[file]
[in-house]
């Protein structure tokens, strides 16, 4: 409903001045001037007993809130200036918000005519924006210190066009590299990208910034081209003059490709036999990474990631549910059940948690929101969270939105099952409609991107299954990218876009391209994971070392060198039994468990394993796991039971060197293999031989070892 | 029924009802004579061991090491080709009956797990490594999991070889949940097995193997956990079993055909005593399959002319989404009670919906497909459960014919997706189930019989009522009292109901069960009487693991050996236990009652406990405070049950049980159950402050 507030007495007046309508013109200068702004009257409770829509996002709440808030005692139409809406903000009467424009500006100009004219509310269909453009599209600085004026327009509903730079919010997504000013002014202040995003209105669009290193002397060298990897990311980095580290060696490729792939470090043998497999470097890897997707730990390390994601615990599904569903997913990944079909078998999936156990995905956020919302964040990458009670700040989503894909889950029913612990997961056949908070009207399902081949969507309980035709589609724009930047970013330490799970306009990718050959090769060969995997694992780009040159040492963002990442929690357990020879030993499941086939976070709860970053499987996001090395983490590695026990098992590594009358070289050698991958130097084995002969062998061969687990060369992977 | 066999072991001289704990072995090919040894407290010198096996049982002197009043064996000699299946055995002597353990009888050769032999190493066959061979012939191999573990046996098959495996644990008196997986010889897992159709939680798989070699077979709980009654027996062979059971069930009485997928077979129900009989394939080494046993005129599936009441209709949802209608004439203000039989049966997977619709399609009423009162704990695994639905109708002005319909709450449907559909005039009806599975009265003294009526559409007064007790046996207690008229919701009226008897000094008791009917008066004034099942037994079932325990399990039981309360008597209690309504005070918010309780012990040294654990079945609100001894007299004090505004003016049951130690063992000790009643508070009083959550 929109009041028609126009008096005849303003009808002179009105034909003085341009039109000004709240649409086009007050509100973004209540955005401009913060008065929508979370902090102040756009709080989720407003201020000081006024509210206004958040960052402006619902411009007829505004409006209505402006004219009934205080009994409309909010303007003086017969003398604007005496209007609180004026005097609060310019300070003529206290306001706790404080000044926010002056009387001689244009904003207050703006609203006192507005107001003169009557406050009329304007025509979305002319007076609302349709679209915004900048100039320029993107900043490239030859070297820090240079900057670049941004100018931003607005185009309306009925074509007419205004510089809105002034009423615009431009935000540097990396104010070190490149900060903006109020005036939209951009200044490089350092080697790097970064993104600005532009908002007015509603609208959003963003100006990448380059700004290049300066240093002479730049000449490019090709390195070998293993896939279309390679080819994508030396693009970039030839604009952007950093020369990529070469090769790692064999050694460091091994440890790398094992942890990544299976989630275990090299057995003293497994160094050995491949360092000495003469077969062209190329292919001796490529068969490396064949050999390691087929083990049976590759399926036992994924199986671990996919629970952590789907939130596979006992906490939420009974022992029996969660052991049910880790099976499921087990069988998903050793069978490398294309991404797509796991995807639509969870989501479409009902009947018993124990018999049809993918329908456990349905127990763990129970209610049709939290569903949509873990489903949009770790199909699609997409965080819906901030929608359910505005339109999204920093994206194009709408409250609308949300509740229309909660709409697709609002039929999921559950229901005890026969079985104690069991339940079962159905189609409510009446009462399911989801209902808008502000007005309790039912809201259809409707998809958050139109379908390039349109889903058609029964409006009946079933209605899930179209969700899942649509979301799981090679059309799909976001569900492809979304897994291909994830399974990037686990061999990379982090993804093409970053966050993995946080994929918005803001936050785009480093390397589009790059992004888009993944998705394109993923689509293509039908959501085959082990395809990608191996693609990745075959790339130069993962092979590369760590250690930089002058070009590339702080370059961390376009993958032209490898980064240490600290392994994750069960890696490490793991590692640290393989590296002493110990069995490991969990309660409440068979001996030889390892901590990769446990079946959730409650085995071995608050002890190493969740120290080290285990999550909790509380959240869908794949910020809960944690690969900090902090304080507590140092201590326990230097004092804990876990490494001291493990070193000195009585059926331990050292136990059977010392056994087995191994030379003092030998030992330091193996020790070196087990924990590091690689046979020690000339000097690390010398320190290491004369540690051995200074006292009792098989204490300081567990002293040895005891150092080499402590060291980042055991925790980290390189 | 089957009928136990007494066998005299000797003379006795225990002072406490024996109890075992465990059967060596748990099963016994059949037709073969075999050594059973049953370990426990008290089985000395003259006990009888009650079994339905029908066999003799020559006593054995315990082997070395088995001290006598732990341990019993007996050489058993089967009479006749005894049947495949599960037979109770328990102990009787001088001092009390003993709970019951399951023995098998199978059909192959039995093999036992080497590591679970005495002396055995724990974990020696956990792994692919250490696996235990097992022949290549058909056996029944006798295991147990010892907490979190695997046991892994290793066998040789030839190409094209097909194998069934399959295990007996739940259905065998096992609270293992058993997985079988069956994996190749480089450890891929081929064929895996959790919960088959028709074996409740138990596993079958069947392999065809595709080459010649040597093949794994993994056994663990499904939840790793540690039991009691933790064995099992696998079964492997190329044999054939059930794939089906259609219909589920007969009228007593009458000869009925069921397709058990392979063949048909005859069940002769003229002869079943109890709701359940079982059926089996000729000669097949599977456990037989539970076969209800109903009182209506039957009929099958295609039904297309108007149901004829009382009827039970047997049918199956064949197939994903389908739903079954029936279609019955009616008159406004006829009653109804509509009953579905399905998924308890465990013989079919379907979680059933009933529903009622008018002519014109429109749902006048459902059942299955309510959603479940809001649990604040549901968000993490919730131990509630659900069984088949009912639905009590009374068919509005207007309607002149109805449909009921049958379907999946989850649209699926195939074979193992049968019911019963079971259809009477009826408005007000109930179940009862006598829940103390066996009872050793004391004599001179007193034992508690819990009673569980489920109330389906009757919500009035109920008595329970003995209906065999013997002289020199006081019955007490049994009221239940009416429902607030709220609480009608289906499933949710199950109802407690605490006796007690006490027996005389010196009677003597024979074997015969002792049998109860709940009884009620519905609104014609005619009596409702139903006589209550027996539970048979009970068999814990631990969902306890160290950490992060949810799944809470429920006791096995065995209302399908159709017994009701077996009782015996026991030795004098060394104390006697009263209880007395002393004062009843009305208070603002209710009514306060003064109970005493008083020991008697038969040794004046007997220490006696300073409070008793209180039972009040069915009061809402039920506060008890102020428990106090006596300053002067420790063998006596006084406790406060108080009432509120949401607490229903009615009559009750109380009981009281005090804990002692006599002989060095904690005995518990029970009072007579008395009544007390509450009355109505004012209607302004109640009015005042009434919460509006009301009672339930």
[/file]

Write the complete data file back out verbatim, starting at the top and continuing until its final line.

[in-house]
């Protein structure tokens, strides 16, 4: 409903001045001037007993809130200036918000005519924006210190066009590299990208910034081209003059490709036999990474990631549910059940948690929101969270939105099952409609991107299954990218876009391209994971070392060198039994468990394993796991039971060197293999031989070892 | 029924009802004579061991090491080709009956797990490594999991070889949940097995193997956990079993055909005593399959002319989404009670919906497909459960014919997706189930019989009522009292109901069960009487693991050996236990009652406990405070049950049980159950402050 507030007495007046309508013109200068702004009257409770829509996002709440808030005692139409809406903000009467424009500006100009004219509310269909453009599209600085004026327009509903730079919010997504000013002014202040995003209105669009290193002397060298990897990311980095580290060696490729792939470090043998497999470097890897997707730990390390994601615990599904569903997913990944079909078998999936156990995905956020919302964040990458009670700040989503894909889950029913612990997961056949908070009207399902081949969507309980035709589609724009930047970013330490799970306009990718050959090769060969995997694992780009040159040492963002990442929690357990020879030993499941086939976070709860970053499987996001090395983490590695026990098992590594009358070289050698991958130097084995002969062998061969687990060369992977 | 066999072991001289704990072995090919040894407290010198096996049982002197009043064996000699299946055995002597353990009888050769032999190493066959061979012939191999573990046996098959495996644990008196997986010889897992159709939680798989070699077979709980009654027996062979059971069930009485997928077979129900009989394939080494046993005129599936009441209709949802209608004439203000039989049966997977619709399609009423009162704990695994639905109708002005319909709450449907559909005039009806599975009265003294009526559409007064007790046996207690008229919701009226008897000094008791009917008066004034099942037994079932325990399990039981309360008597209690309504005070918010309780012990040294654990079945609100001894007299004090505004003016049951130690063992000790009643508070009083959550 929109009041028609126009008096005849303003009808002179009105034909003085341009039109000004709240649409086009007050509100973004209540955005401009913060008065929508979370902090102040756009709080989720407003201020000081006024509210206004958040960052402006619902411009007829505004409006209505402006004219009934205080009994409309909010303007003086017969003398604007005496209007609180004026005097609060310019300070003529206290306001706790404080000044926010002056009387001689244009904003207050703006609203006192507005107001003169009557406050009329304007025509979305002319007076609302349709679209915004900048100039320029993107900043490239030859070297820090240079900057670049941004100018931003607005185009309306009925074509007419205004510089809105002034009423615009431009935000540097990396104010070190490149900060903006109020005036939209951009200044490089350092080697790097970064993104600005532009908002007015509603609208959003963003100006990448380059700004290049300066240093002479730049000449490019090709390195070998293993896939279309390679080819994508030396693009970039030839604009952007950093020369990529070469090769790692064999050694460091091994440890790398094992942890990544299976989630275990090299057995003293497994160094050995491949360092000495003469077969062209190329292919001796490529068969490396064949050999390691087929083990049976590759399926036992994924199986671990996919629970952590789907939130596979006992906490939420009974022992029996969660052991049910880790099976499921087990069988998903050793069978490398294309991404797509796991995807639509969870989501479409009902009947018993124990018999049809993918329908456990349905127990763990129970209610049709939290569903949509873990489903949009770790199909699609997409965080819906901030929608359910505005339109999204920093994206194009709408409250609308949300509740229309909660709409697709609002039929999921559950229901005890026969079985104690069991339940079962159905189609409510009446009462399911989801209902808008502000007005309790039912809201259809409707998809958050139109379908390039349109889903058609029964409006009946079933209605899930179209969700899942649509979301799981090679059309799909976001569900492809979304897994291909994830399974990037686990061999990379982090993804093409970053966050993995946080994929918005803001936050785009480093390397589009790059992004888009993944998705394109993923689509293509039908959501085959082990395809990608191996693609990745075959790339130069993962092979590369760590250690930089002058070009590339702080370059961390376009993958032209490898980064240490600290392994994750069960890696490490793991590692640290393989590296002493110990069995490991969990309660409440068979001996030889390892901590990769446990079946959730409650085995071995608050002890190493969740120290080290285990999550909790509380959240869908794949910020809960944690690969900090902090304080507590140092201590326990230097004092804990876990490494001291493990070193000195009585059926331990050292136990059977010392056994087995191994030379003092030998030992330091193996020790070196087990924990590091690689046979020690000339000097690390010398320190290491004369540690051995200074006292009792098989204490300081567990002293040895005891150092080499402590060291980042055991925790980290390189 | 089957009928136990007494066998005299000797003379006795225990002072406490024996109890075992465990059967060596748990099963016994059949037709073969075999050594059973049953370990426990008290089985000395003259006990009888009650079994339905029908066999003799020559006593054995315990082997070395088995001290006598732990341990019993007996050489058993089967009479006749005894049947495949599960037979109770328990102990009787001088001092009390003993709970019951399951023995098998199978059909192959039995093999036992080497590591679970005495002396055995724990974990020696956990792994692919250490696996235990097992022949290549058909056996029944006798295991147990010892907490979190695997046991892994290793066998040789030839190409094209097909194998069934399959295990007996739940259905065998096992609270293992058993997985079988069956994996190749480089450890891929081929064929895996959790919960088959028709074996409740138990596993079958069947392999065809595709080459010649040597093949794994993994056994663990499904939840790793540690039991009691933790064995099992696998079964492997190329044999054939059930794939089906259609219909589920007969009228007593009458000869009925069921397709058990392979063949048909005859069940002769003229002869079943109890709701359940079982059926089996000729000669097949599977456990037989539970076969209800109903009182209506039957009929099958295609039904297309108007149901004829009382009827039970047997049918199956064949197939994903389908739903079954029936279609019955009616008159406004006829009653109804509509009953579905399905998924308890465990013989079919379907979680059933009933529903009622008018002519014109429109749902006048459902059942299955309510959603479940809001649990604040549901968000993490919730131990509630659900069984088949009912639905009590009374068919509005207007309607002149109805449909009921049958379907999946989850649209699926195939074979193992049968019911019963079971259809009477009826408005007000109930179940009862006598829940103390066996009872050793004391004599001179007193034992508690819990009673569980489920109330389906009757919500009035109920008595329970003995209906065999013997002289020199006081019955007490049994009221239940009416429902607030709220609480009608289906499933949710199950109802407690605490006796007690006490027996005389010196009677003597024979074997015969002792049998109860709940009884009620519905609104014609005619009596409702139903006589209550027996539970048979009970068999814990631990969902306890160290950490992060949810799944809470429920006791096995065995209302399908159709017994009701077996009782015996026991030795004098060394104390006697009263209880007395002393004062009843009305208070603002209710009514306060003064109970005493008083020991008697038969040794004046007997220490006696300073409070008793209180039972009040069915009061809402039920506060008890102020428990106090006596300053002067420790063998006596006084406790406060108080009432509120949401607490229903009615009559009750109380009981009281005090804990002692006599002989060095904690005995518990029970009072007579008395009544007390509450009355109505004012209607302004109640009015005042009434919460509006009301009672339930």